|八代目 明治39年(1906) ～昭和50年(1975) 俳名 是真|
Eighth in the line of Bandō Mitsugorō, he was adopted by Bandō Mitsugorō VII; his son and grandson would go on to take the name as well, becoming ninth and tenth in the line respectively.
He later tried to adapt The Tale of Genji to the stage, but was prohibited from doing so by the authorities.
After a few years in a kabuki troupe run by the Toho company, he moved to Kansai; he lived there for nearly 20 years, performing in Osaka and other venues, and taking part in the final performances at the Ōsaka Kabuki-za, which closed and became a department store in 1958.
In 1962, following his return to Tokyo, and the death of his adopted father Bandō Mitsugorō VII, Bandō celebrated a shūmei (naming ceremony) alongside his son, Bandō Mitsugorō IX and grandson Bandō Mitsugorō X. He took the name Mitsugorō VIII. Four years later, he performed at the opening ceremonies for Tokyo's National Theater.
He performed as Kakogawa Honzō in Kanadehon Chūshingura (the Tale of the 47 Ronin) in December 1974, at the National Theater. This was among his final performances, as he died the following month at age 68.
Photo ©Serghei Pakhomoff
He visited a Kyoto restaurant with friends and ordered an illegally large helping of four livers of the fugu fish. The fugu chef of the restaurant could not refuse the request from such a prestigious artist.
Claiming that he could survive their poisons, he ate the livers and died after seven hours of paralysis and convulsions.
Subsequently, the chef lost his license for breaking the law.
Fugu (河豚 or 鰒; フグ?, literally "river pig") is the Japanese word for pufferfish and the dish prepared from it.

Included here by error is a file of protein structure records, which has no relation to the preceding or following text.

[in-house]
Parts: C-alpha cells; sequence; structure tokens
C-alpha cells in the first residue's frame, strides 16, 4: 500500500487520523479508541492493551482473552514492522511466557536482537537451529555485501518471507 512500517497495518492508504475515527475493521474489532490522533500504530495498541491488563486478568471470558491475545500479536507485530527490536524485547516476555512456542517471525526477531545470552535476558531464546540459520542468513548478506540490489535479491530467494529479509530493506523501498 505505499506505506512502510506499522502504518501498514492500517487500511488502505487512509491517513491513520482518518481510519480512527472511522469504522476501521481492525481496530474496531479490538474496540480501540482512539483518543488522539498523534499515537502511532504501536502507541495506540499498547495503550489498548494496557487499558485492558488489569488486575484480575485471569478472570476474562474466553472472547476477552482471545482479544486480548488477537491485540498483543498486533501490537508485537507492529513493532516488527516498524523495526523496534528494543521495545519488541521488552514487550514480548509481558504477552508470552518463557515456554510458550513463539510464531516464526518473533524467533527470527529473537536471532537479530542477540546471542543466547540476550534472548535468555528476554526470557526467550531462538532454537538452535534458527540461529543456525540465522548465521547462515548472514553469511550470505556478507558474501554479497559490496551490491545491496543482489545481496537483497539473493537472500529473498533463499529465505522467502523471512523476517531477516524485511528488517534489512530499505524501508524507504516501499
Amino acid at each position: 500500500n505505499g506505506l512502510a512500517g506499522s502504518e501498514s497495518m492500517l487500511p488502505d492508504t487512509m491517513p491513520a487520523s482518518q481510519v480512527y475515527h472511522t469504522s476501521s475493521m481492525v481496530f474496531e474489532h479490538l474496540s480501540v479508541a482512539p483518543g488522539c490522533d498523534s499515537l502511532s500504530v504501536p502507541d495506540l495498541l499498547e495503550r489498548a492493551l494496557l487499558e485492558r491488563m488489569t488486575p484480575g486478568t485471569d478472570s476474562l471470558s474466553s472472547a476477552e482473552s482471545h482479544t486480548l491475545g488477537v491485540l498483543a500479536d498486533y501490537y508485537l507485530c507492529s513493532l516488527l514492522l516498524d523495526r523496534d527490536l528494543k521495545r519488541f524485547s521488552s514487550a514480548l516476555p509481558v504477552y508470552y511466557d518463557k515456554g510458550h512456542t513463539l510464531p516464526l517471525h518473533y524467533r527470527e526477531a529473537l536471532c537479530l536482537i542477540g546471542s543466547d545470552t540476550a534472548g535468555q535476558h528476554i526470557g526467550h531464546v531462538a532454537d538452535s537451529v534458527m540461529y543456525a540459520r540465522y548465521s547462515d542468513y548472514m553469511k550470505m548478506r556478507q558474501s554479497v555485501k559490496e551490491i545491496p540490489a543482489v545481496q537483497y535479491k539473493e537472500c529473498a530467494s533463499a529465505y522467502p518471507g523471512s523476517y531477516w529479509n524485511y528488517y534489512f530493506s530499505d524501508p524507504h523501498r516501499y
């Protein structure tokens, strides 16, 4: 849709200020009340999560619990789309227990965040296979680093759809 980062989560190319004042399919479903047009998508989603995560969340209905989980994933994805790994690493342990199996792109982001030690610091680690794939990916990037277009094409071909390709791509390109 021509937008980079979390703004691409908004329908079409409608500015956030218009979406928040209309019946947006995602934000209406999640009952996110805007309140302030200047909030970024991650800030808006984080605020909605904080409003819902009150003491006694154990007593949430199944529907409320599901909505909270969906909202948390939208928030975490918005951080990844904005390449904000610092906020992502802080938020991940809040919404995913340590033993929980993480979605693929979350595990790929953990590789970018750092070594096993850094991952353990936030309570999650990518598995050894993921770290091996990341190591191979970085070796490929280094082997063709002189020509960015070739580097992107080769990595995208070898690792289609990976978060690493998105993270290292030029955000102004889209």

Fugu can be lethally poisonous due to its tetrodotoxin; therefore, it must be carefully prepared to remove toxic parts and to avoid contaminating the meat. The restaurant preparation of fugu is strictly controlled by the law in Japan and several other countries, and only chefs who have qualified through rigorous training are allowed to deal with the fish. However, the domestic preparation occasionally leads to accidental death. Fugu is served as sashimi and chirinabe. Some consider the liver the tastiest part but it is also the most poisonous, and serving the fugu liver in restaurants was banned in Japan in 1984. Fugu has become one of the most celebrated and notorious dishes in Japanese cuisine.
Fugu contains lethal amounts of the poison tetrodotoxin in the organs, especially the liver, the ovaries, and the skin. The poison, a sodium channel blocker, paralyzes the muscles while the victim stays fully conscious along with causing paralysis. The victim is unable to breathe, and eventually dies from asphyxiation. There is no known antidote. The standard treatment is to support the respiratory and circulatory systems until the poison is metabolised and excreted by the victim's body.
Advances in research and aquaculture have allowed some farmers to mass-produce safe fugu. Researchers surmised that fugu's tetrodotoxin came from eating other animals that held tetrodotoxin-laden bacteria and developed immunity over time. Many farmers now produce 'poison-free' fugu by keeping the fugu away from the bacteria. Usuki, a town in Ōita Prefecture, has become known for selling non-poisonous fugu.
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